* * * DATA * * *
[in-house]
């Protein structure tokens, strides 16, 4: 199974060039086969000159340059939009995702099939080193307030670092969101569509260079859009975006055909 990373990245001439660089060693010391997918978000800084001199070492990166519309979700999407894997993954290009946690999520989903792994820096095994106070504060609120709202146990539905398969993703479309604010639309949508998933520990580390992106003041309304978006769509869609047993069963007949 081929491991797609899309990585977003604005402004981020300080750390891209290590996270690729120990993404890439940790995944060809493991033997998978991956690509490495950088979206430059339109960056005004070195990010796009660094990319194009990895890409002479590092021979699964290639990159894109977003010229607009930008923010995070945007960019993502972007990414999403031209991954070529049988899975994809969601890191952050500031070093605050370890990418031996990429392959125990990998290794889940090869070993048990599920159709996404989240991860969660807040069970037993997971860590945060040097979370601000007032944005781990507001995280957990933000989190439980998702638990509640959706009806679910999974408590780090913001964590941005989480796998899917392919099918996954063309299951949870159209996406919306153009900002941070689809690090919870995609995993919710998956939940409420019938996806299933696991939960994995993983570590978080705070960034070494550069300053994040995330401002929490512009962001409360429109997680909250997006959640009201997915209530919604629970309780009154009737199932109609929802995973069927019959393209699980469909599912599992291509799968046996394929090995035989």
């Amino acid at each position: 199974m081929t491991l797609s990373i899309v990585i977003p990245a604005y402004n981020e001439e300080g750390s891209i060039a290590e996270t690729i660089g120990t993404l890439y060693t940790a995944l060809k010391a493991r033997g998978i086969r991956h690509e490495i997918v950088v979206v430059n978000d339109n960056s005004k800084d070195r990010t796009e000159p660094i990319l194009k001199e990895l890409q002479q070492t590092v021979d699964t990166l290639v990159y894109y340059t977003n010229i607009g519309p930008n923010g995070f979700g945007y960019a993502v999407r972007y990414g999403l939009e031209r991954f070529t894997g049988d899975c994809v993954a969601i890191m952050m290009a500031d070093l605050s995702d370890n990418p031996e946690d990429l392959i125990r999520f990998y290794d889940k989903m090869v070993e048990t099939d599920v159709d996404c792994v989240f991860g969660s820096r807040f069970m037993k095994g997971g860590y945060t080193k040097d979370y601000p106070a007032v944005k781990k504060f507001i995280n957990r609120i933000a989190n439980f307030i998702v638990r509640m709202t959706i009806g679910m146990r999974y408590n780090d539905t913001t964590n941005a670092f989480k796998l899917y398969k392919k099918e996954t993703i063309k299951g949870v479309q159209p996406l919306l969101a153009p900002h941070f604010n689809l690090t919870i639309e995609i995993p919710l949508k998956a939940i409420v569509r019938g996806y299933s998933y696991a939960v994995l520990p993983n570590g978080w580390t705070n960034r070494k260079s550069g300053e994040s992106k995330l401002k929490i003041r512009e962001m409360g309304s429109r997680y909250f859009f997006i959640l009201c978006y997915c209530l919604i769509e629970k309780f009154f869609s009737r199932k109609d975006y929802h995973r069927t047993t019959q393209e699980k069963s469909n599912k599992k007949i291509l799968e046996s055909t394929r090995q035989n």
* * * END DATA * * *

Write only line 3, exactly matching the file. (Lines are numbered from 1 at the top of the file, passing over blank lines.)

């Amino acid at each position: 199974m081929t491991l797609s990373i899309v990585i977003p990245a604005y402004n981020e001439e300080g750390s891209i060039a290590e996270t690729i660089g120990t993404l890439y060693t940790a995944l060809k010391a493991r033997g998978i086969r991956h690509e490495i997918v950088v979206v430059n978000d339109n960056s005004k800084d070195r990010t796009e000159p660094i990319l194009k001199e990895l890409q002479q070492t590092v021979d699964t990166l290639v990159y894109y340059t977003n010229i607009g519309p930008n923010g995070f979700g945007y960019a993502v999407r972007y990414g999403l939009e031209r991954f070529t894997g049988d899975c994809v993954a969601i890191m952050m290009a500031d070093l605050s995702d370890n990418p031996e946690d990429l392959i125990r999520f990998y290794d889940k989903m090869v070993e048990t099939d599920v159709d996404c792994v989240f991860g969660s820096r807040f069970m037993k095994g997971g860590y945060t080193k040097d979370y601000p106070a007032v944005k781990k504060f507001i995280n957990r609120i933000a989190n439980f307030i998702v638990r509640m709202t959706i009806g679910m146990r999974y408590n780090d539905t913001t964590n941005a670092f989480k796998l899917y398969k392919k099918e996954t993703i063309k299951g949870v479309q159209p996406l919306l969101a153009p900002h941070f604010n689809l690090t919870i639309e995609i995993p919710l949508k998956a939940i409420v569509r019938g996806y299933s998933y696991a939960v994995l520990p993983n570590g978080w580390t705070n960034r070494k260079s550069g300053e994040s992106k995330l401002k929490i003041r512009e962001m409360g309304s429109r997680y909250f859009f997006i959640l009201c978006y997915c209530l919604i769509e629970k309780f009154f869609s009737r199932k109609d975006y929802h995973r069927t047993t019959q393209e699980k069963s469909n599912k599992k007949i291509l799968e046996s055909t394929r090995q035989n």